Ron Howard and Chris Hemsworth’s latest partnership gives us some of the magic from their work on Rush. Adapted from the book of the same name, Sea gives us the tale that inspired the classic novel, Moby Dick. However, it doesn’t achieve anything nearly that powerful nor does it hit the lofty standards of Howard’s previous films.
By Kenneth Shipp
Immediately, we are introduced to Herman Melville (Ben Whishaw, Q from the new Bond movies) who is insistent on talking with Thomas Nickerson (Brendan Gleeson) about his time spent on The Essex and their encounter with a whale. The film would then shift between this vantage point and Nickerson’s account unfolding with the experienced first mate Owen Chase (Chris Hemsworth) butting heads with the novice and affluent Captain George Pollard (Benjamin Walker). The decision to switch back and forth between narratives is always maddening to me. If it’s done correctly and we have vested interest in both stories, then it can actually be a pretty effective storytelling tool. However, I feel like Melville pursuing a story lead, which could have happened, just comes off flat making the entire experience disjointed.
Chris Hemsworth holds up his end of the bargain though. I enjoyed his presence very much and wish they could have squeezed him into the film more. That wasn’t going to happen given this screenplay, but one can always hope. It’s hard to really get involved with the other shipmates, even the captain that was supposed to be a central figure in the story. When two characters are set against one another, you have to make the audience believe or be torn between them both. I feel like it works better if they both have legitimate styles of command or decision making. In the beginning, Pollard just comes off looking like an inexperienced moron, which may have been the historical case, but we never respect his position as captain at all. Because the setup preferred to flaunt his upbringing and privilege rather than strengthen his argument, it will run you right into the other character’s arms.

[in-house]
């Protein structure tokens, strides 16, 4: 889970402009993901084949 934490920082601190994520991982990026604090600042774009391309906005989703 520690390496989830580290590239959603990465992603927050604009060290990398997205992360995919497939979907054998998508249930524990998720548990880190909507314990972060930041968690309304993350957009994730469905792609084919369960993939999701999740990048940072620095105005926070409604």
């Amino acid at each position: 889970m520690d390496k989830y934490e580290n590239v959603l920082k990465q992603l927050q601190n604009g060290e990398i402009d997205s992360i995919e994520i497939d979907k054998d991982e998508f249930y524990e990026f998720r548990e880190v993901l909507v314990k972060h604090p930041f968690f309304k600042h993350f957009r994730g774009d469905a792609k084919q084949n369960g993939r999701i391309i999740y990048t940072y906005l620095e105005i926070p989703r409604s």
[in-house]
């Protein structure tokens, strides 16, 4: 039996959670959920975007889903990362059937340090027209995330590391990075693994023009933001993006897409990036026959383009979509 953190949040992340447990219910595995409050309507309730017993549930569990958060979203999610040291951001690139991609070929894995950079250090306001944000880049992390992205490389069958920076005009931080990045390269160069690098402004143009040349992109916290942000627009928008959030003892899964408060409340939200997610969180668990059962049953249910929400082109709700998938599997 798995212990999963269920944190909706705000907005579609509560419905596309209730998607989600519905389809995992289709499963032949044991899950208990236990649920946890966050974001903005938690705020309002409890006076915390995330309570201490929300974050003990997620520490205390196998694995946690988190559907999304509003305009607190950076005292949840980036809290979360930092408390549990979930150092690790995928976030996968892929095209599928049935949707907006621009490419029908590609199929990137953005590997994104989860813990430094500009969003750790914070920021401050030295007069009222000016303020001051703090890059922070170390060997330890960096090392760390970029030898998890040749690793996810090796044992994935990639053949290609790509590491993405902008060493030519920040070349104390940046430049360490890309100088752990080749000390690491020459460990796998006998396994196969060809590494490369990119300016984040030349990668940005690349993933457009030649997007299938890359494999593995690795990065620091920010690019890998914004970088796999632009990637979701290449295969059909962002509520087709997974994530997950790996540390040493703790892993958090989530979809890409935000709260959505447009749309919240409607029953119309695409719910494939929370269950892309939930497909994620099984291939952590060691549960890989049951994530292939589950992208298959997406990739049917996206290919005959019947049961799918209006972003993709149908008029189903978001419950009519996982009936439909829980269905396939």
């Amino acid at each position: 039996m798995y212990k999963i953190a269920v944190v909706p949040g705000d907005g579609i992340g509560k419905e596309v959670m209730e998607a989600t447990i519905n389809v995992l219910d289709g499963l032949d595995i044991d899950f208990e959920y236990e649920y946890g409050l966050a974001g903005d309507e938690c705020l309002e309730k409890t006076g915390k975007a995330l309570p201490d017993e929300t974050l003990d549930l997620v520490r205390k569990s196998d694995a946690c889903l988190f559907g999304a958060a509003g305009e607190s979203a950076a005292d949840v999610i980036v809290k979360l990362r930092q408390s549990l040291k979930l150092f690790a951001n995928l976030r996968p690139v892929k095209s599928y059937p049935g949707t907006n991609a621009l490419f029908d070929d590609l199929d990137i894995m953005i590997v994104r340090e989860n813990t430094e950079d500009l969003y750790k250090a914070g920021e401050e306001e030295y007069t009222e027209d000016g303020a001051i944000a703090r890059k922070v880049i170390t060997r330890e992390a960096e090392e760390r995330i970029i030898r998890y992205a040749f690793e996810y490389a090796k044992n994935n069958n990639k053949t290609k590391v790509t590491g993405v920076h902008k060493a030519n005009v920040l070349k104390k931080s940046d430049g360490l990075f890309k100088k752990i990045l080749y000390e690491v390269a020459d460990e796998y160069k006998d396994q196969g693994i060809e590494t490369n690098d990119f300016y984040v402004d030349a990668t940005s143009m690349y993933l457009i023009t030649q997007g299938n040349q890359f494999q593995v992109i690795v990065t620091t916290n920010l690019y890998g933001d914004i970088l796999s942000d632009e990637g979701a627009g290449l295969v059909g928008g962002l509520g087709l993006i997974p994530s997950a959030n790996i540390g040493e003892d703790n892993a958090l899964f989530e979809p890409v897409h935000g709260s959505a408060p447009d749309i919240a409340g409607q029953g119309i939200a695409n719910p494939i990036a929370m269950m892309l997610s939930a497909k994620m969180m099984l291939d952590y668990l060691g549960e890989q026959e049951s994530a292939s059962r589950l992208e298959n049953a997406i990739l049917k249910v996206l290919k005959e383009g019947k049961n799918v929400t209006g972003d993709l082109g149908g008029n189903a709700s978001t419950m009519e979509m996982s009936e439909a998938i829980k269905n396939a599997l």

Let’s chat about the visuals for a sec: it’s a very mixed bag. On the one hand, Howard did a great job with *some* of the weather effects and water heavy shots. Moments that captured the crew working the rigging of the ship were excellent as well and gave us a unique feeling of the Essex. Even the whale and some of the CGI scenes were well done. However, every time they left the boat to capture whales, I was less than impressed. They opted for a glare effect on the characters that was clearly unnatural. I believe they were going for the extreme brightness that can occur of the surface of water. It comes off a bit weird and so I was more excited when they stayed on land or on the Essex.
A theme that Howard pursues in the film revolves heavily around the whale trade and it’s damaging effects. The greatest scene showcasing that is in the whale oil harvesting on the Essex. If you assumed that they would just gloss over that like most movies would, you’d be wrong. When I saw their first captured whale on the side of the boat, I was excited because it’s rare to see someone delve into the details like this. The younger Nickerson (played by new Spider-man Tom Holland) is chosen to go inside the whale and keep gathering blubber. Overwhelmed by the smell and sights, he has the reactions that we all would doing such a task. This drives home the point rather viscerally in regards to whaling.
In the Heart of the Sea is no Moby Dick, but it does serve nicely as a strong period piece. The graphic detail of the whaling trade is an excellent section to this tale. But there’s just not going to be enough here for repeated viewing despite Hemsworth’s effort.
In the Heart of the Sea: 7 out of 10
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